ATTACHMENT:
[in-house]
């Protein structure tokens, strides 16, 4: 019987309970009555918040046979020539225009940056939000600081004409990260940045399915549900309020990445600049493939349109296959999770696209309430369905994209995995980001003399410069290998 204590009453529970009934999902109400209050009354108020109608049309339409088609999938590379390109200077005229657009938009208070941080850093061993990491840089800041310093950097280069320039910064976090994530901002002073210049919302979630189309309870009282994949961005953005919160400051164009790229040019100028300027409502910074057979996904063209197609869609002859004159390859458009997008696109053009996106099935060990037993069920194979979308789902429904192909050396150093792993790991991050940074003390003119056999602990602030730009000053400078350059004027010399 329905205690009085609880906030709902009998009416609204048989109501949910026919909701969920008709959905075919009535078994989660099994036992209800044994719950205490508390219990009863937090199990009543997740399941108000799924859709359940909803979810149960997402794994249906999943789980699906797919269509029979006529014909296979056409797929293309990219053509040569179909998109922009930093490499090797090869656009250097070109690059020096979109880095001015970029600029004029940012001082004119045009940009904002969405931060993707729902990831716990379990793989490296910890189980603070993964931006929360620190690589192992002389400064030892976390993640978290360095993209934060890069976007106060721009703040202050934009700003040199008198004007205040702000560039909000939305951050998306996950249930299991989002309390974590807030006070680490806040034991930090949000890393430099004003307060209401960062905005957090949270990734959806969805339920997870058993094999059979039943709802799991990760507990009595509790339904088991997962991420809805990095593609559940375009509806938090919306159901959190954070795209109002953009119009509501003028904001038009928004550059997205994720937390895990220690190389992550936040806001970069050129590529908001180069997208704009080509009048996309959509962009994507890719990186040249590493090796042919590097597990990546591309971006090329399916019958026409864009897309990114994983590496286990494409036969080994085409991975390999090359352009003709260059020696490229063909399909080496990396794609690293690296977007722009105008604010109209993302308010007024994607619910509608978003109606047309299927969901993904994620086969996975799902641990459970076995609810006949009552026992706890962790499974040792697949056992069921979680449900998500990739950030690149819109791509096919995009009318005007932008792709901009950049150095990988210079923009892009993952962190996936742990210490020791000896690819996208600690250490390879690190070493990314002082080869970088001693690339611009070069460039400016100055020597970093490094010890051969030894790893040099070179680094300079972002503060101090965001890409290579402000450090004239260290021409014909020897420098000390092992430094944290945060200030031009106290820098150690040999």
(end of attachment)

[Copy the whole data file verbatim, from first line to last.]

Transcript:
[in-house]
């Protein structure tokens, strides 16, 4: 019987309970009555918040046979020539225009940056939000600081004409990260940045399915549900309020990445600049493939349109296959999770696209309430369905994209995995980001003399410069290998 204590009453529970009934999902109400209050009354108020109608049309339409088609999938590379390109200077005229657009938009208070941080850093061993990491840089800041310093950097280069320039910064976090994530901002002073210049919302979630189309309870009282994949961005953005919160400051164009790229040019100028300027409502910074057979996904063209197609869609002859004159390859458009997008696109053009996106099935060990037993069920194979979308789902429904192909050396150093792993790991991050940074003390003119056999602990602030730009000053400078350059004027010399 329905205690009085609880906030709902009998009416609204048989109501949910026919909701969920008709959905075919009535078994989660099994036992209800044994719950205490508390219990009863937090199990009543997740399941108000799924859709359940909803979810149960997402794994249906999943789980699906797919269509029979006529014909296979056409797929293309990219053509040569179909998109922009930093490499090797090869656009250097070109690059020096979109880095001015970029600029004029940012001082004119045009940009904002969405931060993707729902990831716990379990793989490296910890189980603070993964931006929360620190690589192992002389400064030892976390993640978290360095993209934060890069976007106060721009703040202050934009700003040199008198004007205040702000560039909000939305951050998306996950249930299991989002309390974590807030006070680490806040034991930090949000890393430099004003307060209401960062905005957090949270990734959806969805339920997870058993094999059979039943709802799991990760507990009595509790339904088991997962991420809805990095593609559940375009509806938090919306159901959190954070795209109002953009119009509501003028904001038009928004550059997205994720937390895990220690190389992550936040806001970069050129590529908001180069997208704009080509009048996309959509962009994507890719990186040249590493090796042919590097597990990546591309971006090329399916019958026409864009897309990114994983590496286990494409036969080994085409991975390999090359352009003709260059020696490229063909399909080496990396794609690293690296977007722009105008604010109209993302308010007024994607619910509608978003109606047309299927969901993904994620086969996975799902641990459970076995609810006949009552026992706890962790499974040792697949056992069921979680449900998500990739950030690149819109791509096919995009009318005007932008792709901009950049150095990988210079923009892009993952962190996936742990210490020791000896690819996208600690250490390879690190070493990314002082080869970088001693690339611009070069460039400016100055020597970093490094010890051969030894790893040099070179680094300079972002503060101090965001890409290579402000450090004239260290021409014909020897420098000390092992430094944290945060200030031009106290820098150690040999």